The 2014 national midterm election will turn out its results
depending on one vital question: Will the individual elections
for governor, U.S. senator and U.S. house of representatives be
determined (as is usual) mostly by local circumstances and
personalities, or will they be considered by a large number of
voters (mostly independents) as a plebiscite on President
Obama, his administration, and their performance in office?
The Democratic Party needs the answer to be the former; the
Republican Party and most independent voters want the answer
to be the latter. The huge amounts of money being spent by
outside groups for vulnerable Democratic incumbents reveals
how intensely the liberal party and its supporters are trying to
keep this cycle as local and personal as possible. They have had
some success, it should be noted, but the price has been high.
Campaigns of defamation and personal attack when supported
by massive TV and mail advertising are proven strategies.
Republicans are fighting back, but their financial resources this
cycle are more limited, especially against incumbents.
Evidence of all this can easily be seen by the Democratic
candidates themselves. Most of them are attempting in one way
or another to keep Mr. Obama out of the minds of voters in their
races. One Democratic candidate recently got as specific as
possible by publicly stating “I am not Obama!” The president’s
poll numbers are at, or close to, his all-time lows. In Minnesota,
for example, he is currently at 38%, although he carried the state
easily in his two presidential elections. If his unpopularity is on
Minnesota voters’ minds on election day, both Governor Mark
Dayton and U.S. Senator Al Franken have a serious re-election
problem. Both of them are currently ahead of their Republican
challengers, but each of them are under 50% in most polls. This
is also true of many close races across the country where
Democratic incumbent still lead in the polls, but are notably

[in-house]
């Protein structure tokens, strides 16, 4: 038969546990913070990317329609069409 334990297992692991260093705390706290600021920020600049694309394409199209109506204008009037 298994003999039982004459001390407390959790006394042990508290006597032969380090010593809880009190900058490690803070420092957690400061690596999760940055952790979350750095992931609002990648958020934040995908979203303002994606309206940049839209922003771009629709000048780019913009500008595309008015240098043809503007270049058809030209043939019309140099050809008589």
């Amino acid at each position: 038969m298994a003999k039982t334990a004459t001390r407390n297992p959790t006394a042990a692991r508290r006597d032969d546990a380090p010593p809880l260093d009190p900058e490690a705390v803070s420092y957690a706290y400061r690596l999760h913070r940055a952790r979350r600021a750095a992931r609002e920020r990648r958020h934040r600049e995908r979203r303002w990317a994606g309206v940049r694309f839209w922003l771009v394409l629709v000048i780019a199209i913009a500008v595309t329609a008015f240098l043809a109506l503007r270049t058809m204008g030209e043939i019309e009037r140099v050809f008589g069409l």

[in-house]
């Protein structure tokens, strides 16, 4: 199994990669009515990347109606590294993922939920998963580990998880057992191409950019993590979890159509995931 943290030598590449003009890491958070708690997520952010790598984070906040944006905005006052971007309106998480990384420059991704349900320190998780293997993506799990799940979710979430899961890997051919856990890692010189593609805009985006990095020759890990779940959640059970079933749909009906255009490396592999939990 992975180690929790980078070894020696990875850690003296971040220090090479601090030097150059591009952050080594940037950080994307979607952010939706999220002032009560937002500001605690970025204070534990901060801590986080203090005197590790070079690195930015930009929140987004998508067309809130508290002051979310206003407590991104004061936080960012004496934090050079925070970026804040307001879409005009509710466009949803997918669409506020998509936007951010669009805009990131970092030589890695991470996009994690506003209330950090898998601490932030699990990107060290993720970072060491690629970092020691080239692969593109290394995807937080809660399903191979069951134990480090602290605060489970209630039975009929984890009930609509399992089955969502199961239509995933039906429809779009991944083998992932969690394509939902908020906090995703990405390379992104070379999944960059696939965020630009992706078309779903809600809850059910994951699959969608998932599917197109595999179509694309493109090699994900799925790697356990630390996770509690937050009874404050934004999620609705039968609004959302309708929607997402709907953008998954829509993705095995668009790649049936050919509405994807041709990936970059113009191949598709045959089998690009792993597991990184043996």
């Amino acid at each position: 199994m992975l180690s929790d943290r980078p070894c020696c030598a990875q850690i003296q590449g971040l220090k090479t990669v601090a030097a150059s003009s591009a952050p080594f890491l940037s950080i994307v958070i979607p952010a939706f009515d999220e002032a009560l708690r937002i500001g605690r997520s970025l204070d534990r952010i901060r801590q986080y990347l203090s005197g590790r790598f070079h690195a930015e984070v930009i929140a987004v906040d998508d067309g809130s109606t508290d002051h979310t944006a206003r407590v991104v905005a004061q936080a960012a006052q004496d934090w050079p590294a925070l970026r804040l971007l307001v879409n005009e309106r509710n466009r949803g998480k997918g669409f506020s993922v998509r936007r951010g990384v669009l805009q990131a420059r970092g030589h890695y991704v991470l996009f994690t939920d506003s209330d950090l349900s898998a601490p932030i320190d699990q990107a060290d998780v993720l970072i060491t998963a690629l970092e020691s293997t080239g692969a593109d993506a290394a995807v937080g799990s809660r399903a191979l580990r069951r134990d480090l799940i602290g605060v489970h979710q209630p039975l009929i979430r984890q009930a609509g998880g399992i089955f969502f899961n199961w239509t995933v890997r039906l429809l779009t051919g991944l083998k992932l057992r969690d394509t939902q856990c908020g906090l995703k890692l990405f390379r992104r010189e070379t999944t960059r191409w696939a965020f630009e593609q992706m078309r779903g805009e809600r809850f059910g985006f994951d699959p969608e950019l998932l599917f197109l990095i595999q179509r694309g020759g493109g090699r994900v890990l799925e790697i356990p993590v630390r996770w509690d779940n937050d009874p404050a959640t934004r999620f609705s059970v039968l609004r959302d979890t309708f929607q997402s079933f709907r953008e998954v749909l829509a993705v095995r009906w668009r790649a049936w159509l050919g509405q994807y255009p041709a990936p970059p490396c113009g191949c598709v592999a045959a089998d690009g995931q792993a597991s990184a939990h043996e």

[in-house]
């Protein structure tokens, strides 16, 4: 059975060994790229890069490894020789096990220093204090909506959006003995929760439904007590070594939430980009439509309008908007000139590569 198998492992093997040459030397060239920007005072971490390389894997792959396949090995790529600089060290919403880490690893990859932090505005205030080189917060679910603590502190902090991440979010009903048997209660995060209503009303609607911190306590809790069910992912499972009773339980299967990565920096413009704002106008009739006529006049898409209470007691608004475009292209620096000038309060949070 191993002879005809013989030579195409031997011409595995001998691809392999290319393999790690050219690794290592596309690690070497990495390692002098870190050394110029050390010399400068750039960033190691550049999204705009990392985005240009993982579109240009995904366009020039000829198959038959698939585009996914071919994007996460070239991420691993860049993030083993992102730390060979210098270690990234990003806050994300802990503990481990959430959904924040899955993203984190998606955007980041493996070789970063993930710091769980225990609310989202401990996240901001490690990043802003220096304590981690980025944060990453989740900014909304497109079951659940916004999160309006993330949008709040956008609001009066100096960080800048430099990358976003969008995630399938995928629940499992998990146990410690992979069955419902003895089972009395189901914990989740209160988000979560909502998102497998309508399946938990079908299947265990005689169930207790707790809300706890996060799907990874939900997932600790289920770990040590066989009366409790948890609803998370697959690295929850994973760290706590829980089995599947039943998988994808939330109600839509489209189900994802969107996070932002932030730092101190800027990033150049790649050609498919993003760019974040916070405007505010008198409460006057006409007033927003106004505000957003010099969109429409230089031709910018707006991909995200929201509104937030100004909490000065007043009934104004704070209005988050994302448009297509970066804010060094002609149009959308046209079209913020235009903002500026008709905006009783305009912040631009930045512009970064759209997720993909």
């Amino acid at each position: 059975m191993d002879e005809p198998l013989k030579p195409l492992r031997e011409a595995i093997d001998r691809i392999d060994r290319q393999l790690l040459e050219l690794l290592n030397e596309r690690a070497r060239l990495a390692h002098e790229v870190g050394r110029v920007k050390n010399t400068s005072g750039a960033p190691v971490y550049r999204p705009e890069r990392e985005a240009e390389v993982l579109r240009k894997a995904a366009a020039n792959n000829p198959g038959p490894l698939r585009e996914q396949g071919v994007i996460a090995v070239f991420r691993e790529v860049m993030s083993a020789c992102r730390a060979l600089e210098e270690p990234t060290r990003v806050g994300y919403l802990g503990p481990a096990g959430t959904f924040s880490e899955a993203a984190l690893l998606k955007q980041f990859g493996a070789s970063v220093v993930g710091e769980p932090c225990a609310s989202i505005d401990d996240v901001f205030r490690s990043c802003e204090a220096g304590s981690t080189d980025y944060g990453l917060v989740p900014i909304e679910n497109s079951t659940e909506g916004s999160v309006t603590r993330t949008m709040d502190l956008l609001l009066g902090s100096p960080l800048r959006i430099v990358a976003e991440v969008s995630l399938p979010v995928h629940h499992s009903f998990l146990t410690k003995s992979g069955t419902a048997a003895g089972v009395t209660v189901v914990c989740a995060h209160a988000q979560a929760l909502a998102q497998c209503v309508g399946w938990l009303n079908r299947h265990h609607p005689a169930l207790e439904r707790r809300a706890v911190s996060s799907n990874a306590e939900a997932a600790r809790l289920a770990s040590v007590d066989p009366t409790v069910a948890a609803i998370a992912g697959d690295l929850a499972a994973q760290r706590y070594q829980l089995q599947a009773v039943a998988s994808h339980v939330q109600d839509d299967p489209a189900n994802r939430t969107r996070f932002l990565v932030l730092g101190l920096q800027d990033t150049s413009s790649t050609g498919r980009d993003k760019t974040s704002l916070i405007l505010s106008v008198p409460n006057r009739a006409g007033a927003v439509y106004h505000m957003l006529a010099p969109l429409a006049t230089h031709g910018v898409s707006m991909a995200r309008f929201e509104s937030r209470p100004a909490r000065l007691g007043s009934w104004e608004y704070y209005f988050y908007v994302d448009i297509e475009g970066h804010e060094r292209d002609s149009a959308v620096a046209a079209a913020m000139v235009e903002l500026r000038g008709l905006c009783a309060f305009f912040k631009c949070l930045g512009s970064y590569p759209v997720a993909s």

Historically, truly undecided voters at the end of an election
campaign rarely vote for incumbents or the party in power.
The stock market is up, but a number of stock analysts are
openly predicting a steep decline or crash ahead. Official
unemployment is down, but the true numbers are still very
high. The economy is uncertain. Inflation, interest rates,
government deficits, home real estate values and higher
taxes are a concern for most American voters as election
day approaches. Foreign affairs, usually not significant in
U.S. voter decisions, fills the daily headlines with terrorist
threats, U.S. diplomatic missteps and blunders, and
American retreat from its hitherto preeminent global
The leadership of President Obama, senate majority leader
Harry Reid, and house minority leader Nancy Pelosi has
moved the nation abruptly to the left since 2009. They and
whomever the 2016 Democratic presidential nominee
will be in 2016 want the voters to confirm their actions and
policies in 2014. With a new figure at the top of their ticket in
2016, Democrats can then anticipate remaining in power and
continuing these policies.
If many voters decide in 2014, however, that their only way to
signal their dissatisfaction with the Obama policy regimen
and its results is to vote massively for the opposition party,
all bets are off for the next presidential election.
Copyright (c) 2014 by Barry Casselman. All rights reserved.